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I've a situation like this:

class MyClass
{
private:
  std::auto_ptr<MyOtherClass> obj;

public:
  MyClass()
  {
    obj = auto_ptr<MyOtherClass>(new MyOtherClass());
  }

  void reassignMyOtherClass()
  {
    // ... do funny stuff
    MyOtherClass new_other_class = new MyOtherClass();
    // Here, I want to:
    //  1) Delete the pointer object inside 'obj'
    //  2) Re-assign the pointer object of 'obj' to 'new_other_class'
    //     so that 'obj' now manages 'new_other_class' instead of the
    //     object that just got deleted manually
  }
};

Is there a way to achieve this? Will the following code do what I want?

void MyClass::reassignMyOtherClass()
{
  // ... still, do more funny stuff (flashback humor :-)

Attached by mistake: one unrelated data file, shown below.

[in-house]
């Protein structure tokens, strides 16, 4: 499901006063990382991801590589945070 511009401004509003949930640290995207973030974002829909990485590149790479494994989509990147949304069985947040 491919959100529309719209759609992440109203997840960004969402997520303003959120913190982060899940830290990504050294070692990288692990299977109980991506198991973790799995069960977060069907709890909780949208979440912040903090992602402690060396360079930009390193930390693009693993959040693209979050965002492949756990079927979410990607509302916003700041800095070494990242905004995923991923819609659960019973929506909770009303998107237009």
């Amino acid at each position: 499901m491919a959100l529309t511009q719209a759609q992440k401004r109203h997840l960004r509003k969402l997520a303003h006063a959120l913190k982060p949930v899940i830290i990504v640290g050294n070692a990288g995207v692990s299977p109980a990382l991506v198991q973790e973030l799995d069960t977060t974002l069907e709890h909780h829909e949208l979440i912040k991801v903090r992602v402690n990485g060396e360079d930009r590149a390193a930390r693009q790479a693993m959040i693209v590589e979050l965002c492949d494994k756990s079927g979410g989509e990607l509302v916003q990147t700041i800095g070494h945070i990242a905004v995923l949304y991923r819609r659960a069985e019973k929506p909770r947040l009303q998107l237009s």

MyOtherClass new_other_class = new MyOtherClass();
  obj.reset(new_other_class);
}

Will the memory of new_other_class be de-allocated in the default destructor of MyClass?

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2 Answers 2

up vote 4 down vote accepted

Yes it will. You can use

obj.reset( new MyOtherClass() );

And I'd better use such constructor

 MyClass():
     obj( new MyOtherClass() )
 {
 }
share|improve this answer
    
Mykola, thank you! I'm so used to Java that I find the constructor initialization list repulsive, as if I don't trust that it assigns the right values :) A question though: can we use initialization list even if the object disallows copy construction? May be this is why I don't trust this :) –  Srikanth Mar 27 '09 at 16:15
    
It doesn't use copy constructor. It uses constructor. –  Mykola Golubyev Mar 27 '09 at 16:16

From MSDN where describing reset

The member function evaluates the expression delete myptr, but only if the stored pointer value myptr changes as a result of function call. It then replaces the stored pointer with ptr.

It will do what you want.

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